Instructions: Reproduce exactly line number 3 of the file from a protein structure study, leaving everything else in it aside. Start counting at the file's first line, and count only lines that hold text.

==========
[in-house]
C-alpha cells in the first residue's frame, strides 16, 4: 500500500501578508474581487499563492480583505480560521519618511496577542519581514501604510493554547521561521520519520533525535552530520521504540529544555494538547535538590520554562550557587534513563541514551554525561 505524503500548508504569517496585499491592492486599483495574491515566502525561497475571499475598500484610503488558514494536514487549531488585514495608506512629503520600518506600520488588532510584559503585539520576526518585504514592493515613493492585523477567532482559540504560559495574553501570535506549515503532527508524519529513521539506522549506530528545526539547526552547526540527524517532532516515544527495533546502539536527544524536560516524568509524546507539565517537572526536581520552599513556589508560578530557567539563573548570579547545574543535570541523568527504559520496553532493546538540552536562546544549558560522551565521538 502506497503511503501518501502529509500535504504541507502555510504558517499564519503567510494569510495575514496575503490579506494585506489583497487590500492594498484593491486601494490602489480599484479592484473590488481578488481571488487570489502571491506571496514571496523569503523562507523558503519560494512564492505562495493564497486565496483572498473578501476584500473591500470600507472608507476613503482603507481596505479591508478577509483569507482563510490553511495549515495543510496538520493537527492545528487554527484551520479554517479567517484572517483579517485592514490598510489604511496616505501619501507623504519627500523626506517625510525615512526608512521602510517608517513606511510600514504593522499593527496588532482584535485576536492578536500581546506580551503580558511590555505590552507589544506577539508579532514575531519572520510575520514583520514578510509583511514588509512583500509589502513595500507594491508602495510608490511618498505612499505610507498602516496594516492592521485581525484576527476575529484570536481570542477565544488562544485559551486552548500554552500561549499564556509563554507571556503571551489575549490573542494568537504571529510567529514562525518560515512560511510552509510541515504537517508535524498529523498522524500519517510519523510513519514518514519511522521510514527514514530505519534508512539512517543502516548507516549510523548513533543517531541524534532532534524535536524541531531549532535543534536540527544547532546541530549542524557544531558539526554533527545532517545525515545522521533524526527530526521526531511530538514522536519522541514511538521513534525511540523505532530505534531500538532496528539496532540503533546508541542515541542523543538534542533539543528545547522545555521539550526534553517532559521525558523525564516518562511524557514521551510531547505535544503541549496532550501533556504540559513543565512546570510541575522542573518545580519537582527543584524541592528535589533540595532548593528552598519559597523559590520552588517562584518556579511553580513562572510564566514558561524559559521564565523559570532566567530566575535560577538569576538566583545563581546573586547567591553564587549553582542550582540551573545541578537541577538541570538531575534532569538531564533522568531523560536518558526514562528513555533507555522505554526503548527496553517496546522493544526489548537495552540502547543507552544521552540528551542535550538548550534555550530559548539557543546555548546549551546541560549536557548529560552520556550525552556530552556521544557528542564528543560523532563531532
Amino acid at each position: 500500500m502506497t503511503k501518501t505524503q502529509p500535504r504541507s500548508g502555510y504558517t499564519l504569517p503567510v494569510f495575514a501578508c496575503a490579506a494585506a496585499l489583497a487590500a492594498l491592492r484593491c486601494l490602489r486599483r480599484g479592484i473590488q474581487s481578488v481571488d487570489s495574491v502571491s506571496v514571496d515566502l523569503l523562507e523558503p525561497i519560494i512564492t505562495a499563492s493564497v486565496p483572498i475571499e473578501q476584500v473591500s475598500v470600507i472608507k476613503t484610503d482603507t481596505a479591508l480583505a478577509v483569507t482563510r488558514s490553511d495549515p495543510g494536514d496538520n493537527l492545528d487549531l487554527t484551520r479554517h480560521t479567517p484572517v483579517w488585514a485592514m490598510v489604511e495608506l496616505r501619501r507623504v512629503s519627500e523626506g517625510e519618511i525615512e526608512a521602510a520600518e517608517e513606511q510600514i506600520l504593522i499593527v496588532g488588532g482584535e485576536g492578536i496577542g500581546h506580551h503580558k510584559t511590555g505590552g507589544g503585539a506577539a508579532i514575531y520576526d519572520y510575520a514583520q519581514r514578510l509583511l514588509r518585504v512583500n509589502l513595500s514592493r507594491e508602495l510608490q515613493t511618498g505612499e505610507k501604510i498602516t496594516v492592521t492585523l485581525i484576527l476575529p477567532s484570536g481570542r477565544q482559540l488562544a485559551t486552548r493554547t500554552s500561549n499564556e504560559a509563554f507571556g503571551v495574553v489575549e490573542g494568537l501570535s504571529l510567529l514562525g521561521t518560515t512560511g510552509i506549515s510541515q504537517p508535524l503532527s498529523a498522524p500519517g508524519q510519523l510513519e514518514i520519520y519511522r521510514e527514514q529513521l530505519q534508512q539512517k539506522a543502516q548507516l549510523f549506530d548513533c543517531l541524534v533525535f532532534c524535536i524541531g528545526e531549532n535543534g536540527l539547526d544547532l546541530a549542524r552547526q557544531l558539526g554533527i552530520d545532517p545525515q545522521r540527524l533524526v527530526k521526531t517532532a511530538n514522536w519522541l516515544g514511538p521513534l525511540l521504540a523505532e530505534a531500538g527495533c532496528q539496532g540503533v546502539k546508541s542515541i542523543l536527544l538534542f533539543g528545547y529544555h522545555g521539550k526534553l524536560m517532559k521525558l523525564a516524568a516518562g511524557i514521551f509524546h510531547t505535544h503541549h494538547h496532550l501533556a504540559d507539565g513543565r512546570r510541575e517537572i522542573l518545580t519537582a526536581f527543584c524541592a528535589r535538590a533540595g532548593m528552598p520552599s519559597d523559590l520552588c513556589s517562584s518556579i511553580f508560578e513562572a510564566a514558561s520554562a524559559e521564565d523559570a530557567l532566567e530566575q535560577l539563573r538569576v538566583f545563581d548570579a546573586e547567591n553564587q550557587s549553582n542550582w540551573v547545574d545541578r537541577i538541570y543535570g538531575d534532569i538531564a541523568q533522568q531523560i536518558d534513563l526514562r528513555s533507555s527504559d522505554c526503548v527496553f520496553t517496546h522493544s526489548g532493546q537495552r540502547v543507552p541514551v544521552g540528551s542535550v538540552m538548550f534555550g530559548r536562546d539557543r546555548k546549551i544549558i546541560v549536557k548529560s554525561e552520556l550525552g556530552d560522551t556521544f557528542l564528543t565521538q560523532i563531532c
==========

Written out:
Amino acid at each position: 500500500m502506497t503511503k501518501t505524503q502529509p500535504r504541507s500548508g502555510y504558517t499564519l504569517p503567510v494569510f495575514a501578508c496575503a490579506a494585506a496585499l489583497a487590500a492594498l491592492r484593491c486601494l490602489r486599483r480599484g479592484i473590488q474581487s481578488v481571488d487570489s495574491v502571491s506571496v514571496d515566502l523569503l523562507e523558503p525561497i519560494i512564492t505562495a499563492s493564497v486565496p483572498i475571499e473578501q476584500v473591500s475598500v470600507i472608507k476613503t484610503d482603507t481596505a479591508l480583505a478577509v483569507t482563510r488558514s490553511d495549515p495543510g494536514d496538520n493537527l492545528d487549531l487554527t484551520r479554517h480560521t479567517p484572517v483579517w488585514a485592514m490598510v489604511e495608506l496616505r501619501r507623504v512629503s519627500e523626506g517625510e519618511i525615512e526608512a521602510a520600518e517608517e513606511q510600514i506600520l504593522i499593527v496588532g488588532g482584535e485576536g492578536i496577542g500581546h506580551h503580558k510584559t511590555g505590552g507589544g503585539a506577539a508579532i514575531y520576526d519572520y510575520a514583520q519581514r514578510l509583511l514588509r518585504v512583500n509589502l513595500s514592493r507594491e508602495l510608490q515613493t511618498g505612499e505610507k501604510i498602516t496594516v492592521t492585523l485581525i484576527l476575529p477567532s484570536g481570542r477565544q482559540l488562544a485559551t486552548r493554547t500554552s500561549n499564556e504560559a509563554f507571556g503571551v495574553v489575549e490573542g494568537l501570535s504571529l510567529l514562525g521561521t518560515t512560511g510552509i506549515s510541515q504537517p508535524l503532527s498529523a498522524p500519517g508524519q510519523l510513519e514518514i520519520y519511522r521510514e527514514q529513521l530505519q534508512q539512517k539506522a543502516q548507516l549510523f549506530d548513533c543517531l541524534v533525535f532532534c524535536i524541531g528545526e531549532n535543534g536540527l539547526d544547532l546541530a549542524r552547526q557544531l558539526g554533527i552530520d545532517p545525515q545522521r540527524l533524526v527530526k521526531t517532532a511530538n514522536w519522541l516515544g514511538p521513534l525511540l521504540a523505532e530505534a531500538g527495533c532496528q539496532g540503533v546502539k546508541s542515541i542523543l536527544l538534542f533539543g528545547y529544555h522545555g521539550k526534553l524536560m517532559k521525558l523525564a516524568a516518562g511524557i514521551f509524546h510531547t505535544h503541549h494538547h496532550l501533556a504540559d507539565g513543565r512546570r510541575e517537572i522542573l518545580t519537582a526536581f527543584c524541592a528535589r535538590a533540595g532548593m528552598p520552599s519559597d523559590l520552588c513556589s517562584s518556579i511553580f508560578e513562572a510564566a514558561s520554562a524559559e521564565d523559570a530557567l532566567e530566575q535560577l539563573r538569576v538566583f545563581d548570579a546573586e547567591n553564587q550557587s549553582n542550582w540551573v547545574d545541578r537541577i538541570y543535570g538531575d534532569i538531564a541523568q533522568q531523560i536518558d534513563l526514562r528513555s533507555s527504559d522505554c526503548v527496553f520496553t517496546h522493544s526489548g532493546q537495552r540502547v543507552p541514551v544521552g540528551s542535550v538540552m538548550f534555550g530559548r536562546d539557543r546555548k546549551i544549558i546541560v549536557k548529560s554525561e552520556l550525552g556530552d560522551t556521544f557528542l564528543t565521538q560523532i563531532c